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The Opinion Pages


A Conflict Over ‘Conflict Minerals’

To the Editor:

Gary Musgrave

How Congress Devastated Congo,” by David Aronson (Op-Ed, Aug. 8), suggests that Congress is to blame for the situation in the Democratic Republic of Congo. In fact, the United States government should be commended for its leadership in trying to regulate “conflict minerals” and to starve rebels of the resources and weapons they need to kill and rape.

Although implementation needs better support to prevent human suffering, particularly in a vast, largely lawless country like Congo, the intention of the Dodd-Frank law is admirable. Inaction is not an option. Such due diligence regimes need to be global and strictly carried out.

Companies should continue to invest in Congo, with third-party audits to minimize the risk of trading in “conflict minerals.” Those who do should face consequences from national police and international sanctions regimes. The resources of Congo should benefit the people rather than the rebels, who destroy their lives and livelihoods.

The women I met in eastern Congo want an end to this war. One way is to make the war less profitable.

New York, Aug. 11, 2011

The writer is the United Nations special representative of the secretary general for sexual violence in conflict.

To the Editor:

The long-term development of Congo depends on channeling potentially vast mining revenues into long-term development. At this moment, the mineral wealth of the eastern Congo feeds conflict and corruption, with a few crumbs falling to the local population; almost nothing goes to government coffers.

The “conflict mineral” provisions of the Dodd-Frank financial reform law, which put the burden on companies to know and disclose the source of their supply, are a small but vital step in shifting the incentives away from the warlords. They won’t solve the problem, but their part in “devastating” an already devastated land is overstated.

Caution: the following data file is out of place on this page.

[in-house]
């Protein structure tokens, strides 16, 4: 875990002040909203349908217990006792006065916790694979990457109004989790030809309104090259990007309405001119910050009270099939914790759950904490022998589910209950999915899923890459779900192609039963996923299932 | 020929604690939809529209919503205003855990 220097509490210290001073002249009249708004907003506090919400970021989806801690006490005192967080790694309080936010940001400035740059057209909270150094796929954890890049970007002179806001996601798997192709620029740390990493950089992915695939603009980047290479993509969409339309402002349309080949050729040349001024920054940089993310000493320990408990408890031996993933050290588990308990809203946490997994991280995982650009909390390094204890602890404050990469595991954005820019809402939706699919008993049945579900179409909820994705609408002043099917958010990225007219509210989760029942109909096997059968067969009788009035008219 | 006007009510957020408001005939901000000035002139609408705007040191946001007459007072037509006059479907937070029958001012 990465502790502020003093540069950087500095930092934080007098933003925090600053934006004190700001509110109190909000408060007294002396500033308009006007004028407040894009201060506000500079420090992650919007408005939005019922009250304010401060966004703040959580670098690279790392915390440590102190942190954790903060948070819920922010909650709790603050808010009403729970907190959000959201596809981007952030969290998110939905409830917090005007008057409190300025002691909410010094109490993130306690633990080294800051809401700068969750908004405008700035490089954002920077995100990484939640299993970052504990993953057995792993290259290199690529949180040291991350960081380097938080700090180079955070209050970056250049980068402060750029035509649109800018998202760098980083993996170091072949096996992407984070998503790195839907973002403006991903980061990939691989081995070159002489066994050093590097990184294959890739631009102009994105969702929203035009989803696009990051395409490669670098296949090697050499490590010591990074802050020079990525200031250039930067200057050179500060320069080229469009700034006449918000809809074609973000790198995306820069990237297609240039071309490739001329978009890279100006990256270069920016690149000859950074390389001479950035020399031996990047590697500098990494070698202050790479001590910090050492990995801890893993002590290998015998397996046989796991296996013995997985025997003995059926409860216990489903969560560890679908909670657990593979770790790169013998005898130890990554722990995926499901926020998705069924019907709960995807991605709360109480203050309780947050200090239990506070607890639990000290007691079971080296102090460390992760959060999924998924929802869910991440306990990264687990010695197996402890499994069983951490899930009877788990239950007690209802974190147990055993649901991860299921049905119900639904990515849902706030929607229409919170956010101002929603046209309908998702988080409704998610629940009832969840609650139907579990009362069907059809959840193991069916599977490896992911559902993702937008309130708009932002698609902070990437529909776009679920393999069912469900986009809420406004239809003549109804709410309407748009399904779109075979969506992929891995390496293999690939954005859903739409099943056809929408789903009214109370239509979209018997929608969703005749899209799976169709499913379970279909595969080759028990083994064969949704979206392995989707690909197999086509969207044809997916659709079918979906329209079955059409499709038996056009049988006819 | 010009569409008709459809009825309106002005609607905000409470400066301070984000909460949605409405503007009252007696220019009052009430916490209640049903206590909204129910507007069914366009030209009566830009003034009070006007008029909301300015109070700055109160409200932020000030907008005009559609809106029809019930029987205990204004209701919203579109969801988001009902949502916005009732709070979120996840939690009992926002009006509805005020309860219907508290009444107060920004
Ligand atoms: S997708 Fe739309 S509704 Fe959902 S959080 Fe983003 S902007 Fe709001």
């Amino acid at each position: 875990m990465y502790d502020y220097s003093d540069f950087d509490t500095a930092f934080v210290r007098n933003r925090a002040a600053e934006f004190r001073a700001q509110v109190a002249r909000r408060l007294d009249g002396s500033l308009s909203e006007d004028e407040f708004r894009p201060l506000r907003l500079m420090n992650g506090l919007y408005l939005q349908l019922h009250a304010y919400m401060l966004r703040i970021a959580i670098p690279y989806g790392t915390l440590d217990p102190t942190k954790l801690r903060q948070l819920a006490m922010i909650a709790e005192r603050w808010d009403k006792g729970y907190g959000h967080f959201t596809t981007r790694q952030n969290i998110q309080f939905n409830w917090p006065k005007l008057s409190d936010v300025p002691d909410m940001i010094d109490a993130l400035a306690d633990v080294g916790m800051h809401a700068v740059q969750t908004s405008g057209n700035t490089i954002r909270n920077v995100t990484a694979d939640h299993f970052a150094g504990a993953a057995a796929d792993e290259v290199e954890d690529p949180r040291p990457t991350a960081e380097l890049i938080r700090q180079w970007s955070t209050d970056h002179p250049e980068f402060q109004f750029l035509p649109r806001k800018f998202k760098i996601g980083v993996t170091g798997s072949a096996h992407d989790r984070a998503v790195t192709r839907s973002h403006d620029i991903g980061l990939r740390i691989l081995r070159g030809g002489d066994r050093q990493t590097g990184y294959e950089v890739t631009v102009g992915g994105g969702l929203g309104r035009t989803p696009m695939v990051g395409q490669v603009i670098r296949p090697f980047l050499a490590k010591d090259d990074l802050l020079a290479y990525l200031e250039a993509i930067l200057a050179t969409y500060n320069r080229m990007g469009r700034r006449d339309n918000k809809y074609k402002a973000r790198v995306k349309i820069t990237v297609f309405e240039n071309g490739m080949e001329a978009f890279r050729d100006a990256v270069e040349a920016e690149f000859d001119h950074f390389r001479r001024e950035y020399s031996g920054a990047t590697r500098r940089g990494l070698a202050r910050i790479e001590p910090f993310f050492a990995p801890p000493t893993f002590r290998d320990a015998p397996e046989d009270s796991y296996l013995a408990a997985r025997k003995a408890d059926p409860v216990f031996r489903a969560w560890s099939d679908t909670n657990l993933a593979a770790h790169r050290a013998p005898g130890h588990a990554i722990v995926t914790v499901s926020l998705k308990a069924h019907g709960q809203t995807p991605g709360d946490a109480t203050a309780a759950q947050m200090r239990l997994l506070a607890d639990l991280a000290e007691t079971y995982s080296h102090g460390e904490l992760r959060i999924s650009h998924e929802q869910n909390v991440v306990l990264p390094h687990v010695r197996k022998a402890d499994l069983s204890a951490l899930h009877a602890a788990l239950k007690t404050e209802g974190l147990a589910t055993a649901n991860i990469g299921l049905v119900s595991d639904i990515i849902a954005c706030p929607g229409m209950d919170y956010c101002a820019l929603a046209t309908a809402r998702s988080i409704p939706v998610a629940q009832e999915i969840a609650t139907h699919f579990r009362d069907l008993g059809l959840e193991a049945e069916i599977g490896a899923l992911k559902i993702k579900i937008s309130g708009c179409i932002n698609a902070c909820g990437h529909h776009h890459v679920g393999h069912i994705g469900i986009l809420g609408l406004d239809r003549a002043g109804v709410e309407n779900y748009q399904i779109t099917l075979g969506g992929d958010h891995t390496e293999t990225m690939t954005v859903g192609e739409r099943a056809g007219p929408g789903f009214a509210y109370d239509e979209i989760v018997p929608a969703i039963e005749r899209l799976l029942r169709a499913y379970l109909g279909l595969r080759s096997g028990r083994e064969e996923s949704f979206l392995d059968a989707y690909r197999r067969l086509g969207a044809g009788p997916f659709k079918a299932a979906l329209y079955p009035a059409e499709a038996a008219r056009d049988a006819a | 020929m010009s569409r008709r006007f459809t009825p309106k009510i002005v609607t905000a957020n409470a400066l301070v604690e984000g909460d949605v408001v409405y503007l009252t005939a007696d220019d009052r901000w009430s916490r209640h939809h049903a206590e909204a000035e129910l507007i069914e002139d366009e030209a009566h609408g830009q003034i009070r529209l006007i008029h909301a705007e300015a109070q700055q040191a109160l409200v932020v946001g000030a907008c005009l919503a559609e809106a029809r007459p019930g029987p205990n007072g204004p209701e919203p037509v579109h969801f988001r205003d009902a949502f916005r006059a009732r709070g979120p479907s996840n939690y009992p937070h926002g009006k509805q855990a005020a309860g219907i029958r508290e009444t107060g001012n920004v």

David Aronson’s impressionistic account of harms and vague reference to the specter of China’s seizing of business don’t justify giving initiative back to the warlords.

New York, Aug. 8, 2011

The writer, a professor at Columbia Law School, is a consultant to the Carter Center on a project regarding industrial mining in Congo.

To the Editor:

David Aronson’s attack on the Dodd-Frank law’s provisions on “conflict minerals” does not tell the full story.

It’s not true that the law amounts to a long-term embargo. Despite alarmist talk of an end to eastern Congo’s minerals sector, major international companies are planning to invest in the areas covered by the law, and initiatives aimed at effective tracing and auditing to clean up the minerals trade are being developed.

Mr. Aronson’s article inadvertently echoes industry rhetoric aimed at delaying the implementation of the law. Any delay would frustrate companies that are trying to do the right thing, undermining efforts to curb a conflict that millions of aid dollars and several peace negotiations have so far failed to stop.

Director of Campaigns, Global Witness
London, Aug. 8, 2011

To the Editor:

As a Congolese civil-society advocate, I have seen how the Dodd-Frank legislation on “conflict minerals” provides “the leverage needed to instill and impose ethical minerals business practices,” according to a coalition of Congolese human-rights groups.

I have seen how the law has helped lead the Congolese Army to pull out of several mines, and how lowered exports are threatening commanders’ profits.

The law accelerates reforms. Governments and industry are starting a minerals tracing and validation initiative, Motorola Solutions is pioneering a pipeline of conflict-free minerals, and army commanders are being arrested for their role in this trade.

Efforts to end the conflict must also address economic opportunities for mining communities, including alternative livelihoods and support for responsible mining.

Congo Field Researcher
Enough Project
Goma, Democratic Republic of Congo
Aug. 10, 2011